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A Look at Indigenous Relations in Canada for 2018 and Beyond

A Look at Indigenous Relations in Canada for 2018 and Beyond

In 2017, Canada marked 150 years since its confederation. Whether to celebrate or not to celebrate was debated and discussed in the media, in Indigenous communities, and around dinner tables. The concept of not celebrating confederation was a profound shock to some but due to the benefit of the debates, awareness was raised that Indigenous Peoples have lived on the land now known as Canada for far longer than 150 years. From those debates, a parallel but different celebration was launched - Canada 150+. The debates, discussions, and conversations triggered by the Canada 150 and Canada 150+ celebrations also brought insight to some regarding the impact those 150 years had on Indigenous Peoples.

Now we are at the starting gate for the next 150 years. What will Canada's Indigenous relations look like in 2167? I have no doubt the next 150 years will be remarkably different from the previous.

The time is ripe for foundational change - never before in the history of Canada has there been so much potential for positive change in terms of government policies related to Indigenous Peoples. And for Indigenous leaders and community members to make changes within their communities.

Dismantling Indian Affairs

There are definite signs that “times they are a-changin’” in terms of government policies. In 2017, there was a significant shift in how the federal government administered Indigenous policies. Indigenous and Northern Affairs Canada was split into two departments: Crown-Indigenous Relations and Northern Affairs (portfolio includes treaty rights and land negotiations), and Indigenous Services (portfolio includes health care, water, and other services to Indigenous communities). I see this as a positive change, but not all agree.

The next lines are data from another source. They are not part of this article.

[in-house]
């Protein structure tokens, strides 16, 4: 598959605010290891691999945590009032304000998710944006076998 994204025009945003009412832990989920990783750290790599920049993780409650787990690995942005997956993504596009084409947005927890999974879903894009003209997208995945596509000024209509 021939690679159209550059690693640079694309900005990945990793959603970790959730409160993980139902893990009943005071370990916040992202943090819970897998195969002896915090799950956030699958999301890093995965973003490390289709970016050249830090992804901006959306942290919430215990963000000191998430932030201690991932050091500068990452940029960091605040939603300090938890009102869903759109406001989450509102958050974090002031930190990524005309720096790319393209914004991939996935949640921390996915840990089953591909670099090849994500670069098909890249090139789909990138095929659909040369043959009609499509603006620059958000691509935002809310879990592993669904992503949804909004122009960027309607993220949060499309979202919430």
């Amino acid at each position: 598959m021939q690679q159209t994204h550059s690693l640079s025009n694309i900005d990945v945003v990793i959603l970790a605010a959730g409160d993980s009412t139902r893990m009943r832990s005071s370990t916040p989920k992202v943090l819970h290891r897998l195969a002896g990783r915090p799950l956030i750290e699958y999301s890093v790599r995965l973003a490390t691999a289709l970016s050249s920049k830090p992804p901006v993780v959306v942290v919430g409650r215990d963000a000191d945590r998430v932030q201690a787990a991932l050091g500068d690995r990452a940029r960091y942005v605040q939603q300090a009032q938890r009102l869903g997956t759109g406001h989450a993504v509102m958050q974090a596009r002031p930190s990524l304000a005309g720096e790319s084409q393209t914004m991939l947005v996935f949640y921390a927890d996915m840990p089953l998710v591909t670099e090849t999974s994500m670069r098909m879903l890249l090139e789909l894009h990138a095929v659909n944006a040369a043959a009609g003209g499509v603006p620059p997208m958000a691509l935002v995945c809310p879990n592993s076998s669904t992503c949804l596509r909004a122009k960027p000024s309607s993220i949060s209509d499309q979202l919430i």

Let’s put into perspective the administration of Indigenous policies (historically referred to as “Indian Affairs”) by taking a look at the name changes over the decades:

  • The Department of the Secretary of State of Canada (to 1869)
  • The Department of the Secretary of State for the Provinces (1869-1873)
  • The Department of the Interior (1873-1880)
  • The Department of Indian Affairs (1880-1936)
  • The Department of Mines and Resources (1936-1950)
  • The Department of Citizenship and Immigration (1950-1965)
  • The Department of Northern Affairs and National Resources (1966)
  • The Department of Indian Affairs and Northern Development (1966 - 2011) [1]
  • Aboriginal Affairs and Northern Development Canada (2011 - 2015)
  • Indigenous and Northern Affairs Canada (2015- 2017)

Dismantling the Indian Act

The evolution of “Indian Affairs” to a ministry that will oversee the dismantling of the Indian Act on a case-by-case basis has brought the country to the brink of a whole new relationship with Indigenous Peoples. The seeds of change were sown in the victory speech (see comments at 15 min mark) when Prime Minister-elect, Justin Trudeau says “We strengthen nation-to-nation relationships with Indigenous Peoples.”

I hope this move towards dismantling the Indian Act is honoured. My concern is that “case-by-case” refers to one community or a small handful of communities. If it's one community at a time dismantling the Indian Act will take over 600 years to complete; if it's 10 communities it'll take 65 years to complete, assuming we continue without interruption in this direction. But, the danger comes with a change in government which may bring to power a group with different ideologies.